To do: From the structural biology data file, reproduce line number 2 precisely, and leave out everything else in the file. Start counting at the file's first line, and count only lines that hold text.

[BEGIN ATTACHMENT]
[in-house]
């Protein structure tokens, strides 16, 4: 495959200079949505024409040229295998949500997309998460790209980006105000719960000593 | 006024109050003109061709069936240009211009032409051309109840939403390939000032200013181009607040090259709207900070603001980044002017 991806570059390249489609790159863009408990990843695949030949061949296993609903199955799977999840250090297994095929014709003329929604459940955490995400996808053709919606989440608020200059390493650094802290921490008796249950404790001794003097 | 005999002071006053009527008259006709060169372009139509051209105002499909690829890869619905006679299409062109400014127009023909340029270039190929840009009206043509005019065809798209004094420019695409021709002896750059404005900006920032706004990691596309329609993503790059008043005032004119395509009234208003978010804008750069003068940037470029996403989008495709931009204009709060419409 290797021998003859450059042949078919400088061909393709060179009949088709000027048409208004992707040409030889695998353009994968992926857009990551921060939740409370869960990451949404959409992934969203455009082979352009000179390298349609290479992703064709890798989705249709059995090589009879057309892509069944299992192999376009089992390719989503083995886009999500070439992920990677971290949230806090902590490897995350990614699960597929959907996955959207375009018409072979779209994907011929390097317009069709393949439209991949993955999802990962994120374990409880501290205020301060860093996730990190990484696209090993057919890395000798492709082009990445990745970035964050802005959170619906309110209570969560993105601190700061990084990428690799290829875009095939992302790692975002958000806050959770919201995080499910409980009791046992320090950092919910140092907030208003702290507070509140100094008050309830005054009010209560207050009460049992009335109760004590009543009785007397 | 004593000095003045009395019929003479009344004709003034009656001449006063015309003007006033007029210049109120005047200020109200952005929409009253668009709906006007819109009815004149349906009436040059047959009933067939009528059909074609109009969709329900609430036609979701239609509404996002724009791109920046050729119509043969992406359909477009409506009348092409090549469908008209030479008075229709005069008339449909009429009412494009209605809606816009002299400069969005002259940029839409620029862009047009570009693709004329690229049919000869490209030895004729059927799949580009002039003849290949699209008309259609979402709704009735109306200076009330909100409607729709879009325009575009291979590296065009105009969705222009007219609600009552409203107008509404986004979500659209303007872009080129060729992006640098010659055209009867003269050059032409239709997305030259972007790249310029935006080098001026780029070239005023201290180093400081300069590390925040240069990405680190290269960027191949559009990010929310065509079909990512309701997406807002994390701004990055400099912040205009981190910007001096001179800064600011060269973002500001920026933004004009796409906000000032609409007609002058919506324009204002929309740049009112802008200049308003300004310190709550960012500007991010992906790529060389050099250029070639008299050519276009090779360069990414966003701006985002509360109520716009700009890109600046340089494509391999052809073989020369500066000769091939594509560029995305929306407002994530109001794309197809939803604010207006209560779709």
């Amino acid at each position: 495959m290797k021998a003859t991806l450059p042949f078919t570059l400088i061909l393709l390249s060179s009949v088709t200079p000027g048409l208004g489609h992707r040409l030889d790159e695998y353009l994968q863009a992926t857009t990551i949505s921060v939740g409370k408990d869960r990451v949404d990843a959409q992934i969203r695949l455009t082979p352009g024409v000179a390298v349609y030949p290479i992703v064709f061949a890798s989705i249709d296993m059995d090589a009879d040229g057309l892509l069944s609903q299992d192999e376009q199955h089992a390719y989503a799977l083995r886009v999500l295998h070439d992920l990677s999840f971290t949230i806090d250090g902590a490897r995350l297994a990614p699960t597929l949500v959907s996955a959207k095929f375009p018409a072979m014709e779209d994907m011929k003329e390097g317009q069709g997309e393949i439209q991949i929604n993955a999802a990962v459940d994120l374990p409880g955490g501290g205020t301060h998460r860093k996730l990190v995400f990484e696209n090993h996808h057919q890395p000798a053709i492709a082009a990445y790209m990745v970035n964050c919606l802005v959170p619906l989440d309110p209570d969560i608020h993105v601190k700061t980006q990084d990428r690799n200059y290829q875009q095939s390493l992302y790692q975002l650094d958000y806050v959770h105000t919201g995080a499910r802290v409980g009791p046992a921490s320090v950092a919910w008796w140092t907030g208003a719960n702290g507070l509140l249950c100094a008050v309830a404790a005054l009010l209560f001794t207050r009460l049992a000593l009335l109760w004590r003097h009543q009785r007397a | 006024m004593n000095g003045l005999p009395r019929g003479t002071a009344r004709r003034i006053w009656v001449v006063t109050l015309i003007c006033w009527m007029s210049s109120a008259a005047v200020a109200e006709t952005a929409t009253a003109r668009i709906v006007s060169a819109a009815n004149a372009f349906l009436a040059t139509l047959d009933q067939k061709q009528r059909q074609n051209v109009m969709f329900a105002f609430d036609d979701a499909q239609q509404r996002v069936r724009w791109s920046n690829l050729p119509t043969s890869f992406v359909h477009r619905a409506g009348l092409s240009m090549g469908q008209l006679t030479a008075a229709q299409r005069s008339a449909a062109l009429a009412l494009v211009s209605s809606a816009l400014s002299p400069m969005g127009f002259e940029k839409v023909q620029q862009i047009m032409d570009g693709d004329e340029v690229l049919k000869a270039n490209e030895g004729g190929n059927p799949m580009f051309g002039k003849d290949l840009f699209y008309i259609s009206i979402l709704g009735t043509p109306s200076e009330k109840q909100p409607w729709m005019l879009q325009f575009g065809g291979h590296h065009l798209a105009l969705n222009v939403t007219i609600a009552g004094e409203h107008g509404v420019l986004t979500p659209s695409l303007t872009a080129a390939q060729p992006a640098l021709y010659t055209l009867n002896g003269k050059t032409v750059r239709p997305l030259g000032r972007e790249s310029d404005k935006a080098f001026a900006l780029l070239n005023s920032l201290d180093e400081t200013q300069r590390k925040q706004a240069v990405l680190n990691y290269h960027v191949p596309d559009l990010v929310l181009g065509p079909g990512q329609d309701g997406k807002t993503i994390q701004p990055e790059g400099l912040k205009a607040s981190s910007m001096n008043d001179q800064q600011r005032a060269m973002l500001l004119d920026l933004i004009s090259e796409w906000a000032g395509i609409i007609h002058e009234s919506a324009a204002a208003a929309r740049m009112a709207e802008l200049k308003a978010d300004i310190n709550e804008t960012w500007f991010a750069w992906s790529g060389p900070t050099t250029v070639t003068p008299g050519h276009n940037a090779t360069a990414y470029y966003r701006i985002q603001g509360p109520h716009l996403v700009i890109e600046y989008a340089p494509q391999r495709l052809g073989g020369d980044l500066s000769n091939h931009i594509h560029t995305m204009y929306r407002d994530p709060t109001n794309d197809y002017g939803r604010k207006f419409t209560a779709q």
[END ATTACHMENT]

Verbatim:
């Protein structure tokens, strides 16, 4: 495959200079949505024409040229295998949500997309998460790209980006105000719960000593 | 006024109050003109061709069936240009211009032409051309109840939403390939000032200013181009607040090259709207900070603001980044002017 991806570059390249489609790159863009408990990843695949030949061949296993609903199955799977999840250090297994095929014709003329929604459940955490995400996808053709919606989440608020200059390493650094802290921490008796249950404790001794003097 | 005999002071006053009527008259006709060169372009139509051209105002499909690829890869619905006679299409062109400014127009023909340029270039190929840009009206043509005019065809798209004094420019695409021709002896750059404005900006920032706004990691596309329609993503790059008043005032004119395509009234208003978010804008750069003068940037470029996403989008495709931009204009709060419409 290797021998003859450059042949078919400088061909393709060179009949088709000027048409208004992707040409030889695998353009994968992926857009990551921060939740409370869960990451949404959409992934969203455009082979352009000179390298349609290479992703064709890798989705249709059995090589009879057309892509069944299992192999376009089992390719989503083995886009999500070439992920990677971290949230806090902590490897995350990614699960597929959907996955959207375009018409072979779209994907011929390097317009069709393949439209991949993955999802990962994120374990409880501290205020301060860093996730990190990484696209090993057919890395000798492709082009990445990745970035964050802005959170619906309110209570969560993105601190700061990084990428690799290829875009095939992302790692975002958000806050959770919201995080499910409980009791046992320090950092919910140092907030208003702290507070509140100094008050309830005054009010209560207050009460049992009335109760004590009543009785007397 | 004593000095003045009395019929003479009344004709003034009656001449006063015309003007006033007029210049109120005047200020109200952005929409009253668009709906006007819109009815004149349906009436040059047959009933067939009528059909074609109009969709329900609430036609979701239609509404996002724009791109920046050729119509043969992406359909477009409506009348092409090549469908008209030479008075229709005069008339449909009429009412494009209605809606816009002299400069969005002259940029839409620029862009047009570009693709004329690229049919000869490209030895004729059927799949580009002039003849290949699209008309259609979402709704009735109306200076009330909100409607729709879009325009575009291979590296065009105009969705222009007219609600009552409203107008509404986004979500659209303007872009080129060729992006640098010659055209009867003269050059032409239709997305030259972007790249310029935006080098001026780029070239005023201290180093400081300069590390925040240069990405680190290269960027191949559009990010929310065509079909990512309701997406807002994390701004990055400099912040205009981190910007001096001179800064600011060269973002500001920026933004004009796409906000000032609409007609002058919506324009204002929309740049009112802008200049308003300004310190709550960012500007991010992906790529060389050099250029070639008299050519276009090779360069990414966003701006985002509360109520716009700009890109600046340089494509391999052809073989020369500066000769091939594509560029995305929306407002994530109001794309197809939803604010207006209560779709």